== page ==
Who owns big data? What rights do--and should--its owners have over what is done with it? Two different answers to this question have been posed. The first would allow free use of big data for non-profit scientific research. The second would release IP control of big data for commercial research also.
As noted in a recent paper by Handke, Guibault and Vallbé, the answer to the question of what IP rights subsist in big data varies by country. Research using mined data may, in some countries, be constrained by copyright and other IP laws, while in others (including Canada and the United States), copyright ownership in data may not stand in the way of researchers seeking to data mine.
Two international initiatives: The Hague Declaration on Knowledge Discovery in the Digital Age and the World Intellectual Property Organization's proceedings toward the creation of a new international instrument on limitations and exceptions for educational, teaching and research institutions and for persons with other disabilities, seek to ensure internationally that copyright does not stand in the way of the ability to mine data for research.
At WIPO, the African Group of countries has proposed that non-profit scientific research be exempted from copyright. They propose that:
The reproduction and reuse [...] of any lawfully obtained copyrighted work for purposes of not-for-profit scientific research, including storage, archiving, linking, data mining procedures, data manipulation, and virtual scientific experiments subject to attribution of the sources used to the extent reasonably feasible
should not constitute copyright infringement (p. 33; emphasis added).
While the WIPO proposal focuses on non-profit scientific research, a second initiative--the Hague Declaration--would also permit commercial data mining. Further, it encourages research organizations, universities, and businesses; and those using Creative Commons licenses, to actively make data available publicly available for research.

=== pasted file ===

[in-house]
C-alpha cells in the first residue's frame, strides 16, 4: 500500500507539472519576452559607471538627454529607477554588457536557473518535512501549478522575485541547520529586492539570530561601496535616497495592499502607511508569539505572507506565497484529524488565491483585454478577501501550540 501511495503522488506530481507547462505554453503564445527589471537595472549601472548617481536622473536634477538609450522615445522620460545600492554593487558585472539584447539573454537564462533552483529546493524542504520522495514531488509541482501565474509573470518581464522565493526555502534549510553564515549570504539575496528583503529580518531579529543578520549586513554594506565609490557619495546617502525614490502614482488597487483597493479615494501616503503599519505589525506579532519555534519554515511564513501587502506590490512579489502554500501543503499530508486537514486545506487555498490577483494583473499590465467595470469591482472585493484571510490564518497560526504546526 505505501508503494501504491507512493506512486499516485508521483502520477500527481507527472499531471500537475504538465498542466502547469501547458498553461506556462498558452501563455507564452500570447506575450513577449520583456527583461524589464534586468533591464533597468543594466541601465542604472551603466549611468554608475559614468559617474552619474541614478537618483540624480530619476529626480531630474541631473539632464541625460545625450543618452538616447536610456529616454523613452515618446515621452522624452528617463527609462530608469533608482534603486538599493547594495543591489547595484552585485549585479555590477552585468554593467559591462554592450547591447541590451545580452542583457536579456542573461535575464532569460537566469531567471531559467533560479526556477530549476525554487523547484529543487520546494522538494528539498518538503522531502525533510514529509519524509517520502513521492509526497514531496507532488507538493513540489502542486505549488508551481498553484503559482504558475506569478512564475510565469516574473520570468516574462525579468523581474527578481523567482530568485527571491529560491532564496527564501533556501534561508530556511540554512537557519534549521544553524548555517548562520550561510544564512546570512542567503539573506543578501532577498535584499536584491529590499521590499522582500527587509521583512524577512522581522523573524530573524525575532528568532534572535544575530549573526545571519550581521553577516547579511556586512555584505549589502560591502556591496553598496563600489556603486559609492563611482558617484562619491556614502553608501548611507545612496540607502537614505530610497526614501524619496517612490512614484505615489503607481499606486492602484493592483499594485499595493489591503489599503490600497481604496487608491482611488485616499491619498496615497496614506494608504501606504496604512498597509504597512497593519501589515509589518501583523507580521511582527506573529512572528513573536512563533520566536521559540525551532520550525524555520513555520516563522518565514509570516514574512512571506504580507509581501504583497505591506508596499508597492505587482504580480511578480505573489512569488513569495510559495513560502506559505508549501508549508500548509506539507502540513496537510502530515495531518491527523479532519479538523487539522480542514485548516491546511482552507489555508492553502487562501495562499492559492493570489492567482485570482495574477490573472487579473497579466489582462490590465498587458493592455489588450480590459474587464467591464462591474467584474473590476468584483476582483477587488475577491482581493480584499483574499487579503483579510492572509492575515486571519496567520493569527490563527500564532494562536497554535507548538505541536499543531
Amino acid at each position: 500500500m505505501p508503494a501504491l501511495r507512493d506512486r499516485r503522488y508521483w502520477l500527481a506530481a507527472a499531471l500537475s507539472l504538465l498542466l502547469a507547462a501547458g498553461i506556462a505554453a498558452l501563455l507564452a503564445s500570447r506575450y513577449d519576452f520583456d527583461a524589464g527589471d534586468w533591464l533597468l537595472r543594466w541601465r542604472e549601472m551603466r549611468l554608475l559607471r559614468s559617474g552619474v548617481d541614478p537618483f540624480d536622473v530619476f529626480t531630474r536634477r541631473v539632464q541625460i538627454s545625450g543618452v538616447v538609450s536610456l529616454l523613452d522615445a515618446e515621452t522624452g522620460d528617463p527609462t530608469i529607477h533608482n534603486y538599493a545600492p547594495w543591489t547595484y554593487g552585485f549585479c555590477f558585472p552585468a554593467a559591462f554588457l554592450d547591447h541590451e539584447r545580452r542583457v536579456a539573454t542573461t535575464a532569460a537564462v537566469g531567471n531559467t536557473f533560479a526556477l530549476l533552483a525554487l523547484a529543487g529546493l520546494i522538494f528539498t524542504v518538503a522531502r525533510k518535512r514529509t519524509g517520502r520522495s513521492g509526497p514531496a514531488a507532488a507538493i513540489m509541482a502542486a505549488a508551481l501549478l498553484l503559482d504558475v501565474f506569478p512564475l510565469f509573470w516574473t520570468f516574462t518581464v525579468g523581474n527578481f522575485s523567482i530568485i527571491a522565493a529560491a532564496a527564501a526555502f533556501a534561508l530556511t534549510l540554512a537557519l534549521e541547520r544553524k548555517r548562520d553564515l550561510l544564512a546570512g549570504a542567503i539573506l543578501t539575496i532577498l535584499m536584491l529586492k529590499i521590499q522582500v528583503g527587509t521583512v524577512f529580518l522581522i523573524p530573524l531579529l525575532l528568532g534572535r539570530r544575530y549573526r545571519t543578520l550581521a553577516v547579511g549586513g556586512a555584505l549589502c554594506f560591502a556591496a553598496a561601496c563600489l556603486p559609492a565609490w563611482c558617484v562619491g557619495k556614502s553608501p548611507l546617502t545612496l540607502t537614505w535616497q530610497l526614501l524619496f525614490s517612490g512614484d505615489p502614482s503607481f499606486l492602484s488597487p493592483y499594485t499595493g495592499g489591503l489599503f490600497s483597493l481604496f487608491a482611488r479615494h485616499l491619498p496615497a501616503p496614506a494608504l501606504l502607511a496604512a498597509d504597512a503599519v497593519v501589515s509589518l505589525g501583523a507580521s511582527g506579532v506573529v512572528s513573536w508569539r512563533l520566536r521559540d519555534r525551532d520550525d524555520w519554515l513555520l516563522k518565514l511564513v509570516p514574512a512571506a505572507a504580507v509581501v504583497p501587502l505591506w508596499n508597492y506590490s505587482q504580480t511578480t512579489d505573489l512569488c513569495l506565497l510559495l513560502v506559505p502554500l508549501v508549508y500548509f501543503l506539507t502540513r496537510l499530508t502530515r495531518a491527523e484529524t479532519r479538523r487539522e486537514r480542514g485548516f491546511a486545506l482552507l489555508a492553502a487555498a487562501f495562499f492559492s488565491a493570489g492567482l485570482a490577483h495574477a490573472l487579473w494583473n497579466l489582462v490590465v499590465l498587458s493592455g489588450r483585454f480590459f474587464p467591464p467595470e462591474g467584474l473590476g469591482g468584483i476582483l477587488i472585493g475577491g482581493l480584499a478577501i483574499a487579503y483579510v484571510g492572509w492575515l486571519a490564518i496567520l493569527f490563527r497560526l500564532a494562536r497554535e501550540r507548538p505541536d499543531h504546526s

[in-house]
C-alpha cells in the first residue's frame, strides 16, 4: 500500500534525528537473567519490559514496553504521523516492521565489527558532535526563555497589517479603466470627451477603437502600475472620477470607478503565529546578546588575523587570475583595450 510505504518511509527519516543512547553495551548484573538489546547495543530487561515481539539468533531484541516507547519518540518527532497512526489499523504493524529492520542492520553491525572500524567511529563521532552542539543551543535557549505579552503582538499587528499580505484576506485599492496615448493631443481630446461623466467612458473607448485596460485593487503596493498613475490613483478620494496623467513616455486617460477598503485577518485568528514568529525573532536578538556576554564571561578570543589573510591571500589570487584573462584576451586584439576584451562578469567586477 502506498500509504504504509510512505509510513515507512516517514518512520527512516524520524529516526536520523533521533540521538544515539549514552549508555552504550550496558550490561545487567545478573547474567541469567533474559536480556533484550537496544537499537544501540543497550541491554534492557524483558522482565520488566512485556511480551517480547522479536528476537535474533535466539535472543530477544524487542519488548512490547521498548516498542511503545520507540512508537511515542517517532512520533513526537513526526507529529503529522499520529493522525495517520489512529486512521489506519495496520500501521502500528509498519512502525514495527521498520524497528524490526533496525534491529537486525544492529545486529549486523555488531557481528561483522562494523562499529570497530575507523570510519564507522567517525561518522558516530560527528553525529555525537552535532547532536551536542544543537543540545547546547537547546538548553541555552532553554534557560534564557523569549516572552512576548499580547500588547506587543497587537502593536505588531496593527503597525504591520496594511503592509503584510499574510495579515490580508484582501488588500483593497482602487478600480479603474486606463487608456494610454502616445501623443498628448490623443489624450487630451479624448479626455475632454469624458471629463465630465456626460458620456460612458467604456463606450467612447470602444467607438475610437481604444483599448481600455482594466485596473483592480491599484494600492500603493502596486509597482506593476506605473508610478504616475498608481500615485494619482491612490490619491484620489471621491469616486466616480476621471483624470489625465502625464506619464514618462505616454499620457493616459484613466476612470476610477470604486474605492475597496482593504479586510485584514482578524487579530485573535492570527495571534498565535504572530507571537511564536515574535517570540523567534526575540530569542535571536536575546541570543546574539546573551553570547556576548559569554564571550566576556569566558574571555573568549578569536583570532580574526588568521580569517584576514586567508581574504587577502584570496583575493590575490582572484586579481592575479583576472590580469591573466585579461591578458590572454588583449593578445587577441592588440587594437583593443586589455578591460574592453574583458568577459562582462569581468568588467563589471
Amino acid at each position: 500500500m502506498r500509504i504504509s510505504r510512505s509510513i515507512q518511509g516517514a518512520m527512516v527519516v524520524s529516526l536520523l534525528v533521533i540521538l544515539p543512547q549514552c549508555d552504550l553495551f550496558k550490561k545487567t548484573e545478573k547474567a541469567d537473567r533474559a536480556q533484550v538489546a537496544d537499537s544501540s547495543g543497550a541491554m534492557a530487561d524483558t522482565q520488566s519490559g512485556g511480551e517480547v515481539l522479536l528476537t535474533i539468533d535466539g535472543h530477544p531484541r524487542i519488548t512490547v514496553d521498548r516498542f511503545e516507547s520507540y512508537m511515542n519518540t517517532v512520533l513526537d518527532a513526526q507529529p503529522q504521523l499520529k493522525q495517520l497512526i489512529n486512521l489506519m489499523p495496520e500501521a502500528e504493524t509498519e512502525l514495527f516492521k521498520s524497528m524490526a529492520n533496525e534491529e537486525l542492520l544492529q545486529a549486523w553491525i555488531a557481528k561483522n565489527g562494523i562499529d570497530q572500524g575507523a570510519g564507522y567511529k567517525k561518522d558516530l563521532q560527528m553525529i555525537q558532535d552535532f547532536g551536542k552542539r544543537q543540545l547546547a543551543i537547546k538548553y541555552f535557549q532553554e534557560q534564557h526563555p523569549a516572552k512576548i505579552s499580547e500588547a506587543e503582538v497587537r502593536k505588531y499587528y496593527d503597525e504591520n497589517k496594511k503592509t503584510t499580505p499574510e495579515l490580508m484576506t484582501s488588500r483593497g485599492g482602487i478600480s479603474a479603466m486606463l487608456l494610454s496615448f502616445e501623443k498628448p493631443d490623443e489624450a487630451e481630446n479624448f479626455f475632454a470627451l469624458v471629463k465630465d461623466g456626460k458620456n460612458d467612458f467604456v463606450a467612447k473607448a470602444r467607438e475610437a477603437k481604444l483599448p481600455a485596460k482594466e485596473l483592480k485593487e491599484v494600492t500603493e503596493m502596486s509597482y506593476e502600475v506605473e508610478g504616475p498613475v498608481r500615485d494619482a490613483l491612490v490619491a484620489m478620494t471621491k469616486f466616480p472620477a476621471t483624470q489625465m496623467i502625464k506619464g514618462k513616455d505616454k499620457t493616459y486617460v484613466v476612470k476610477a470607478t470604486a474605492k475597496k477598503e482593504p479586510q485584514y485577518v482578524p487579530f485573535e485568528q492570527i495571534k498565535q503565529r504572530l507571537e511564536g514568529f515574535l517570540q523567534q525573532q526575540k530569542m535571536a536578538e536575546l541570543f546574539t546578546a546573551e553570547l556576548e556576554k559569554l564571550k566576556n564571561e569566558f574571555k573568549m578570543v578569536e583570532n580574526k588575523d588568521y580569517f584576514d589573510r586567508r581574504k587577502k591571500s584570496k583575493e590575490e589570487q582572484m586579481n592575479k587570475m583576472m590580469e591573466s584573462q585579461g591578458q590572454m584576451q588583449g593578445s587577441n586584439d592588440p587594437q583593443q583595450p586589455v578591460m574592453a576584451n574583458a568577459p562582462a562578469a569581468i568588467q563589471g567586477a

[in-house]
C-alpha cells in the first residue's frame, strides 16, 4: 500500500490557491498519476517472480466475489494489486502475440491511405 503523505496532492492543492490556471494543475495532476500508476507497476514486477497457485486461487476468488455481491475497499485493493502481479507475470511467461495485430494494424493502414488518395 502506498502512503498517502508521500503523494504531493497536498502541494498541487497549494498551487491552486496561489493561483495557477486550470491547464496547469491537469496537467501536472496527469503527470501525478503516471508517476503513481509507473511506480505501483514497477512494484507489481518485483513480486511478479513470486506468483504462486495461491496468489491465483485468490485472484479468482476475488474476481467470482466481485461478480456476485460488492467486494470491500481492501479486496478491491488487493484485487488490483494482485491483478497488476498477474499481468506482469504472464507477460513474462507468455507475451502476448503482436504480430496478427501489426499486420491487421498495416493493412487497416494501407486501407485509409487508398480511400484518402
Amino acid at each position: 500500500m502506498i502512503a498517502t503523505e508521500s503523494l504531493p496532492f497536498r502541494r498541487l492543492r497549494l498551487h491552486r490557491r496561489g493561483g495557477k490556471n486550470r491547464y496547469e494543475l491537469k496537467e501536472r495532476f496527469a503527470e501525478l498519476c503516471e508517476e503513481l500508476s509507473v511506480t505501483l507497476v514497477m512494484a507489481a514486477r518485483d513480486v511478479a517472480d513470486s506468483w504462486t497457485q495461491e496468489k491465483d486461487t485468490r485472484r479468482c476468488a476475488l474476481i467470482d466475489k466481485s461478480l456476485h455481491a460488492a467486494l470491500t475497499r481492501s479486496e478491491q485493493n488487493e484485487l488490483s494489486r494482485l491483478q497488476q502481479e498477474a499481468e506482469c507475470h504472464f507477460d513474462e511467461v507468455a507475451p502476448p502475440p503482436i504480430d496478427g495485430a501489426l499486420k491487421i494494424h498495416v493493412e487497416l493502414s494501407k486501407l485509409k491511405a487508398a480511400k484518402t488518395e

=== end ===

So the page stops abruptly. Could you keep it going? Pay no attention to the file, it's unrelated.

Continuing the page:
Corporate owners of big data might be alarmed at the latter declaration. Should individuals be alarmed as well?
Should we be concerned about giving up IP ownership of personal data?
Scholar Neil Lawrence has argued that people should have ownership of their data:
There are opportunities and risks with the accumulation of data, just as there are for the accumulation of capital. However, one thing seems clear: we need to increase the power of the people. Banks pay interest; perhaps we should be paid directly for the use of our personal data. We need to be made aware of the value of our data and be given rights to control who accesses it. We need to form a data-democracy: data governance for the people, by the people and with the people’s consent.
Whether this ownership does or should take the form of intellectual property, or some other form, is a question worth considering. Is a person not the author of their own personal data?
While the two international initiatives outlined above are likely intended to address corporate ownership of big data, personal ownership of the personal data that makes up big data should also be considered.
It seems clear that, in an age where privacy laws fall short in constraining mass surveillance and protecting privacy online, a stronger medicine may be required. As the ethics surrounding big data continues to evolve, throwing away ownership of our data in both commercial and non-commercial contexts may be a precipitous move. Some form of personal ownership of personal data--especially ownership that would prevent unauthorized commercial use of data--could be a useful tool in an increasingly pitted battle over data ownership and control.
. Scholars have considered this question from various angles. Pamela Samuelson has argued that, while an intellectual property approach to personal data may not be appropriate, an approach based on moral rights may be worth exploring. The idea of ownership of personal data, and the problems associated with such ownership, continue to be explored.